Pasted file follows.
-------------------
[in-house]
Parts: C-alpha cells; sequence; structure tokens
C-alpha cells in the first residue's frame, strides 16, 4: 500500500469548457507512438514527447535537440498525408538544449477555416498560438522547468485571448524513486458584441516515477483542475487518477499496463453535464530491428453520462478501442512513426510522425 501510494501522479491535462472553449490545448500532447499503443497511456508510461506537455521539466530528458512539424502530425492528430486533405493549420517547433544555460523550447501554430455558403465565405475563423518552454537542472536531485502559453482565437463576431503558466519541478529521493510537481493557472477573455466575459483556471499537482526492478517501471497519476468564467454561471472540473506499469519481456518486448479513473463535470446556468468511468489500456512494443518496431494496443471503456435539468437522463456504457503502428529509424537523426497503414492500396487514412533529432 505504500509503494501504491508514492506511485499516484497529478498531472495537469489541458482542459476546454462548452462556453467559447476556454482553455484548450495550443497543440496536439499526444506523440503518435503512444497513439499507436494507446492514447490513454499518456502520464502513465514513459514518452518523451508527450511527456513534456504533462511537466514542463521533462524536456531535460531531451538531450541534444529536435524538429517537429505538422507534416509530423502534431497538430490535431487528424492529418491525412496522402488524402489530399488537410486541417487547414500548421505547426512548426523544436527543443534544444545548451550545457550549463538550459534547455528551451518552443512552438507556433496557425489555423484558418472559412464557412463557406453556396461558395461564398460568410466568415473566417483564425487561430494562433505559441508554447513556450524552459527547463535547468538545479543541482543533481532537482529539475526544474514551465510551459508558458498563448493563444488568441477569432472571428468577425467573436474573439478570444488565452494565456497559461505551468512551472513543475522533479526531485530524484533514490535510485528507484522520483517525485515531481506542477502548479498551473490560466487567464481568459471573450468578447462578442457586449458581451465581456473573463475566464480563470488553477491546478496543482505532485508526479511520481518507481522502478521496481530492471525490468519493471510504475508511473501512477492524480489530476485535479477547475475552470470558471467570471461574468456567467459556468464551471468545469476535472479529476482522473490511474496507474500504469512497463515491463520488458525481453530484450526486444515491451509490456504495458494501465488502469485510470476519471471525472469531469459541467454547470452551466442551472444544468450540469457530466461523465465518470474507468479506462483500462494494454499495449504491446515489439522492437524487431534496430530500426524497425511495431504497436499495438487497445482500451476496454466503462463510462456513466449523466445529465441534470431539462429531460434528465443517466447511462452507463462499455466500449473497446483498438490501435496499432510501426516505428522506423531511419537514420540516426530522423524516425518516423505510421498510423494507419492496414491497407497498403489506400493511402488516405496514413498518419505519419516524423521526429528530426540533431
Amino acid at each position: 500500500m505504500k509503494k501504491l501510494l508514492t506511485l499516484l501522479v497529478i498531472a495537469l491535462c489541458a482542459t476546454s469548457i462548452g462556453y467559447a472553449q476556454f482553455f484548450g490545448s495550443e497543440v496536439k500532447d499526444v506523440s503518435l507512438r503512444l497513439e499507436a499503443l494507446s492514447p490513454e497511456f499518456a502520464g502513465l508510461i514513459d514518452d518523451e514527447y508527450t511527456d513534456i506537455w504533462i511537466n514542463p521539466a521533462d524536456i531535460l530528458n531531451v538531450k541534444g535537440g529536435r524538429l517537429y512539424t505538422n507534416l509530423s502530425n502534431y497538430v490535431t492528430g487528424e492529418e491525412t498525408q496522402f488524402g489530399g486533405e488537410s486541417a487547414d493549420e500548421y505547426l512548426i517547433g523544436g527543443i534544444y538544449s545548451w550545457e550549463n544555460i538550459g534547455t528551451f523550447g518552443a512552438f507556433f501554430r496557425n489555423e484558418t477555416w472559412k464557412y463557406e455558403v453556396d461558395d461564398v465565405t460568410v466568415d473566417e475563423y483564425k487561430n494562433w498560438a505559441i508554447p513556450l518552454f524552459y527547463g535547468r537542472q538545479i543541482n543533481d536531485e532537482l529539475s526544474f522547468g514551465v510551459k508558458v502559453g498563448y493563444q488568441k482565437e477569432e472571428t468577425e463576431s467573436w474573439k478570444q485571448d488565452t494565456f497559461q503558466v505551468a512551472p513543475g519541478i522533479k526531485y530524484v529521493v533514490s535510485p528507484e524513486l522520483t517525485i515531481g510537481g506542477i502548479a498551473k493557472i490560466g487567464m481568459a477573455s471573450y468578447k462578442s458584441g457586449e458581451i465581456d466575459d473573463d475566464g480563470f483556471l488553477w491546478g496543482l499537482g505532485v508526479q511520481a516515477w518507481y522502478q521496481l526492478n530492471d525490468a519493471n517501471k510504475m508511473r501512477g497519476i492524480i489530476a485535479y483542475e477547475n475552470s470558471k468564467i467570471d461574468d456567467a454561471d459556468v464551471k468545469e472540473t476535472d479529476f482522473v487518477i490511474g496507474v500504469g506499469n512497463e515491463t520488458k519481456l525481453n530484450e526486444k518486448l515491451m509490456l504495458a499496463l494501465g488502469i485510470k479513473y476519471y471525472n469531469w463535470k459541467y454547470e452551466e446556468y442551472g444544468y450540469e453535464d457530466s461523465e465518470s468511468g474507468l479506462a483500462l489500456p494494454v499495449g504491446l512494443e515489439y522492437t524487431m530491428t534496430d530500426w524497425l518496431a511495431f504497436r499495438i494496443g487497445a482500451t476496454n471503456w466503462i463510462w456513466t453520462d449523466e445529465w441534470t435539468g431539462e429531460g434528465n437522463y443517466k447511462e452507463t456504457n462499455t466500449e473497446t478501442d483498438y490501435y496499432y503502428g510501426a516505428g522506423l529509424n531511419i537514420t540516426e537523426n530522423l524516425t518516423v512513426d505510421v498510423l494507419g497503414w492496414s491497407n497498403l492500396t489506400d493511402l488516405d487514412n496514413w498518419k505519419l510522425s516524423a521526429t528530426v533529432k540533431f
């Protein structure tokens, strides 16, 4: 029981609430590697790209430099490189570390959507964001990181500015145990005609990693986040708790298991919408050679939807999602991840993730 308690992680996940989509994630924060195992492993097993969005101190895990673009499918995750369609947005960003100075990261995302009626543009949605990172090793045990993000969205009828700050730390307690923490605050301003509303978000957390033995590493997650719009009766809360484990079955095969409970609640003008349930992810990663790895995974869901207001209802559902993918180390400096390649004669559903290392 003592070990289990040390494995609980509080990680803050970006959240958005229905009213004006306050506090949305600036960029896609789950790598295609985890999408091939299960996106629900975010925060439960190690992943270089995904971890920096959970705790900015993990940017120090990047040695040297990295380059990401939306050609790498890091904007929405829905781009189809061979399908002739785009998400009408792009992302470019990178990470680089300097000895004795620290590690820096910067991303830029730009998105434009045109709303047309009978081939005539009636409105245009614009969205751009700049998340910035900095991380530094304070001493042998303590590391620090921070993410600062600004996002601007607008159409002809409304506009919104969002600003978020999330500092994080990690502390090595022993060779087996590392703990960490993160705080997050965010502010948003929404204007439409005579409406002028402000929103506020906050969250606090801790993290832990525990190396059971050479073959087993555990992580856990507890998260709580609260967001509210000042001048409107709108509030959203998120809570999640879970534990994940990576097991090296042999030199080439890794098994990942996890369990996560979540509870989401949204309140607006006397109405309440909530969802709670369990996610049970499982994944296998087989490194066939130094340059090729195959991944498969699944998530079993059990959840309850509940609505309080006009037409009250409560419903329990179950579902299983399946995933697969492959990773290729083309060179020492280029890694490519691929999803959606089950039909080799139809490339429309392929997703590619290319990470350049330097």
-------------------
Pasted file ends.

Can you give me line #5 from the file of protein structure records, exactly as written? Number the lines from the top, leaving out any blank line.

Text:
């Protein structure tokens, strides 16, 4: 029981609430590697790209430099490189570390959507964001990181500015145990005609990693986040708790298991919408050679939807999602991840993730 308690992680996940989509994630924060195992492993097993969005101190895990673009499918995750369609947005960003100075990261995302009626543009949605990172090793045990993000969205009828700050730390307690923490605050301003509303978000957390033995590493997650719009009766809360484990079955095969409970609640003008349930992810990663790895995974869901207001209802559902993918180390400096390649004669559903290392 003592070990289990040390494995609980509080990680803050970006959240958005229905009213004006306050506090949305600036960029896609789950790598295609985890999408091939299960996106629900975010925060439960190690992943270089995904971890920096959970705790900015993990940017120090990047040695040297990295380059990401939306050609790498890091904007929405829905781009189809061979399908002739785009998400009408792009992302470019990178990470680089300097000895004795620290590690820096910067991303830029730009998105434009045109709303047309009978081939005539009636409105245009614009969205751009700049998340910035900095991380530094304070001493042998303590590391620090921070993410600062600004996002601007607008159409002809409304506009919104969002600003978020999330500092994080990690502390090595022993060779087996590392703990960490993160705080997050965010502010948003929404204007439409005579409406002028402000929103506020906050969250606090801790993290832990525990190396059971050479073959087993555990992580856990507890998260709580609260967001509210000042001048409107709108509030959203998120809570999640879970534990994940990576097991090296042999030199080439890794098994990942996890369990996560979540509870989401949204309140607006006397109405309440909530969802709670369990996610049970499982994944296998087989490194066939130094340059090729195959991944498969699944998530079993059990959840309850509940609505309080006009037409009250409560419903329990179950579902299983399946995933697969492959990773290729083309060179020492280029890694490519691929999803959606089950039909080799139809490339429309392929997703590619290319990470350049330097």